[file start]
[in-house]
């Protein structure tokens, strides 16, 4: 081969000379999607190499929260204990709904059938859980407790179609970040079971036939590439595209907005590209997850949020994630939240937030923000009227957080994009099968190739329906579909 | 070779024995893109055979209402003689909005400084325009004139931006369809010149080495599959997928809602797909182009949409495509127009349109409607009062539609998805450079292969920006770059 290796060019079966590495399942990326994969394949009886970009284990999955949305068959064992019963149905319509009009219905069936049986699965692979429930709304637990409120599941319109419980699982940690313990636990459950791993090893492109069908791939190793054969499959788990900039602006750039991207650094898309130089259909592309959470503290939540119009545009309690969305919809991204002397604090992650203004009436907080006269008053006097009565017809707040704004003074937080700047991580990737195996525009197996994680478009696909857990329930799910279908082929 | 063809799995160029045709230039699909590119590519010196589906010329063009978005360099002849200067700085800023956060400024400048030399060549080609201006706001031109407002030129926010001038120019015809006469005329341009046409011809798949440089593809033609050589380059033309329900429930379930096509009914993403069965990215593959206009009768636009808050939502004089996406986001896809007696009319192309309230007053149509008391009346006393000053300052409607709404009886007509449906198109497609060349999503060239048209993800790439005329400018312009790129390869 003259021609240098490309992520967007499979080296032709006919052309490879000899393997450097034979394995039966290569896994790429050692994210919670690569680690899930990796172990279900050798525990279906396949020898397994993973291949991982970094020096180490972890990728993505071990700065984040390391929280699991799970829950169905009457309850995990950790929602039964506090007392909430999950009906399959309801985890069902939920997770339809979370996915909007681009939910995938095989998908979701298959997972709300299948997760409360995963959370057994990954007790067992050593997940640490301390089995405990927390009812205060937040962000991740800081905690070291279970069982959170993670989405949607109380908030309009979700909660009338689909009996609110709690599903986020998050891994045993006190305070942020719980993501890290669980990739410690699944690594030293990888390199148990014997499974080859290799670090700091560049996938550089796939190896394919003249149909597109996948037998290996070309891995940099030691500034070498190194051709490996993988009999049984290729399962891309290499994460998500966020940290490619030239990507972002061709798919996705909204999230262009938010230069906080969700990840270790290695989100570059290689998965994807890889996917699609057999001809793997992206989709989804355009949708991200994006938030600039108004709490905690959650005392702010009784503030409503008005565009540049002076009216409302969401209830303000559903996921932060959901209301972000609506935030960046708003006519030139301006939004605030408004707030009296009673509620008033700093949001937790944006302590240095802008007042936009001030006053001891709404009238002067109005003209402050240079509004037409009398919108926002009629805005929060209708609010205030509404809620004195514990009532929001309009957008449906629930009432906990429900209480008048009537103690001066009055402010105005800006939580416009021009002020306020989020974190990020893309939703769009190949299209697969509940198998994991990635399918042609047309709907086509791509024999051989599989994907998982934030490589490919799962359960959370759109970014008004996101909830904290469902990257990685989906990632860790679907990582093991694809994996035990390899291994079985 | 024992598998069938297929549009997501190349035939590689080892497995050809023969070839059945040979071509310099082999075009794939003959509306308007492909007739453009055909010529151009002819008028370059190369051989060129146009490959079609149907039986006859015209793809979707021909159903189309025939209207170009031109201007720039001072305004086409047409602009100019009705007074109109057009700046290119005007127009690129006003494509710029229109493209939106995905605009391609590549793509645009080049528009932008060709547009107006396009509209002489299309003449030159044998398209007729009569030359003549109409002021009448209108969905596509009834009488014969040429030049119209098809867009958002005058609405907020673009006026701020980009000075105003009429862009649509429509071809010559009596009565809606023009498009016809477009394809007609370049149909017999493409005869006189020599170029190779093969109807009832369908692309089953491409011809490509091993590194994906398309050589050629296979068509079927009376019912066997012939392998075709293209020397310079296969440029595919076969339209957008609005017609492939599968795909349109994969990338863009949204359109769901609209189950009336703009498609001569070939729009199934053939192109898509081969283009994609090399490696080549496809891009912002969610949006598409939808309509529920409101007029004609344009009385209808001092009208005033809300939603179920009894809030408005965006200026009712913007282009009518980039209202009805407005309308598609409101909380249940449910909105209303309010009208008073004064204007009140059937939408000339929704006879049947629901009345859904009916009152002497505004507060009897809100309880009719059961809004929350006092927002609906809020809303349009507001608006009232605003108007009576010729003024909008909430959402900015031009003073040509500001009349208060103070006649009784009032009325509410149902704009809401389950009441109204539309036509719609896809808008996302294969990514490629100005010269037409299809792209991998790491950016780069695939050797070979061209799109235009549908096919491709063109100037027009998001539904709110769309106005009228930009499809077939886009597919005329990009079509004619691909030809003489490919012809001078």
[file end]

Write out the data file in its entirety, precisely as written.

[in-house]
């Protein structure tokens, strides 16, 4: 081969000379999607190499929260204990709904059938859980407790179609970040079971036939590439595209907005590209997850949020994630939240937030923000009227957080994009099968190739329906579909 | 070779024995893109055979209402003689909005400084325009004139931006369809010149080495599959997928809602797909182009949409495509127009349109409607009062539609998805450079292969920006770059 290796060019079966590495399942990326994969394949009886970009284990999955949305068959064992019963149905319509009009219905069936049986699965692979429930709304637990409120599941319109419980699982940690313990636990459950791993090893492109069908791939190793054969499959788990900039602006750039991207650094898309130089259909592309959470503290939540119009545009309690969305919809991204002397604090992650203004009436907080006269008053006097009565017809707040704004003074937080700047991580990737195996525009197996994680478009696909857990329930799910279908082929 | 063809799995160029045709230039699909590119590519010196589906010329063009978005360099002849200067700085800023956060400024400048030399060549080609201006706001031109407002030129926010001038120019015809006469005329341009046409011809798949440089593809033609050589380059033309329900429930379930096509009914993403069965990215593959206009009768636009808050939502004089996406986001896809007696009319192309309230007053149509008391009346006393000053300052409607709404009886007509449906198109497609060349999503060239048209993800790439005329400018312009790129390869 003259021609240098490309992520967007499979080296032709006919052309490879000899393997450097034979394995039966290569896994790429050692994210919670690569680690899930990796172990279900050798525990279906396949020898397994993973291949991982970094020096180490972890990728993505071990700065984040390391929280699991799970829950169905009457309850995990950790929602039964506090007392909430999950009906399959309801985890069902939920997770339809979370996915909007681009939910995938095989998908979701298959997972709300299948997760409360995963959370057994990954007790067992050593997940640490301390089995405990927390009812205060937040962000991740800081905690070291279970069982959170993670989405949607109380908030309009979700909660009338689909009996609110709690599903986020998050891994045993006190305070942020719980993501890290669980990739410690699944690594030293990888390199148990014997499974080859290799670090700091560049996938550089796939190896394919003249149909597109996948037998290996070309891995940099030691500034070498190194051709490996993988009999049984290729399962891309290499994460998500966020940290490619030239990507972002061709798919996705909204999230262009938010230069906080969700990840270790290695989100570059290689998965994807890889996917699609057999001809793997992206989709989804355009949708991200994006938030600039108004709490905690959650005392702010009784503030409503008005565009540049002076009216409302969401209830303000559903996921932060959901209301972000609506935030960046708003006519030139301006939004605030408004707030009296009673509620008033700093949001937790944006302590240095802008007042936009001030006053001891709404009238002067109005003209402050240079509004037409009398919108926002009629805005929060209708609010205030509404809620004195514990009532929001309009957008449906629930009432906990429900209480008048009537103690001066009055402010105005800006939580416009021009002020306020989020974190990020893309939703769009190949299209697969509940198998994991990635399918042609047309709907086509791509024999051989599989994907998982934030490589490919799962359960959370759109970014008004996101909830904290469902990257990685989906990632860790679907990582093991694809994996035990390899291994079985 | 024992598998069938297929549009997501190349035939590689080892497995050809023969070839059945040979071509310099082999075009794939003959509306308007492909007739453009055909010529151009002819008028370059190369051989060129146009490959079609149907039986006859015209793809979707021909159903189309025939209207170009031109201007720039001072305004086409047409602009100019009705007074109109057009700046290119005007127009690129006003494509710029229109493209939106995905605009391609590549793509645009080049528009932008060709547009107006396009509209002489299309003449030159044998398209007729009569030359003549109409002021009448209108969905596509009834009488014969040429030049119209098809867009958002005058609405907020673009006026701020980009000075105003009429862009649509429509071809010559009596009565809606023009498009016809477009394809007609370049149909017999493409005869006189020599170029190779093969109807009832369908692309089953491409011809490509091993590194994906398309050589050629296979068509079927009376019912066997012939392998075709293209020397310079296969440029595919076969339209957008609005017609492939599968795909349109994969990338863009949204359109769901609209189950009336703009498609001569070939729009199934053939192109898509081969283009994609090399490696080549496809891009912002969610949006598409939808309509529920409101007029004609344009009385209808001092009208005033809300939603179920009894809030408005965006200026009712913007282009009518980039209202009805407005309308598609409101909380249940449910909105209303309010009208008073004064204007009140059937939408000339929704006879049947629901009345859904009916009152002497505004507060009897809100309880009719059961809004929350006092927002609906809020809303349009507001608006009232605003108007009576010729003024909008909430959402900015031009003073040509500001009349208060103070006649009784009032009325509410149902704009809401389950009441109204539309036509719609896809808008996302294969990514490629100005010269037409299809792209991998790491950016780069695939050797070979061209799109235009549908096919491709063109100037027009998001539904709110769309106005009228930009499809077939886009597919005329990009079509004619691909030809003489490919012809001078």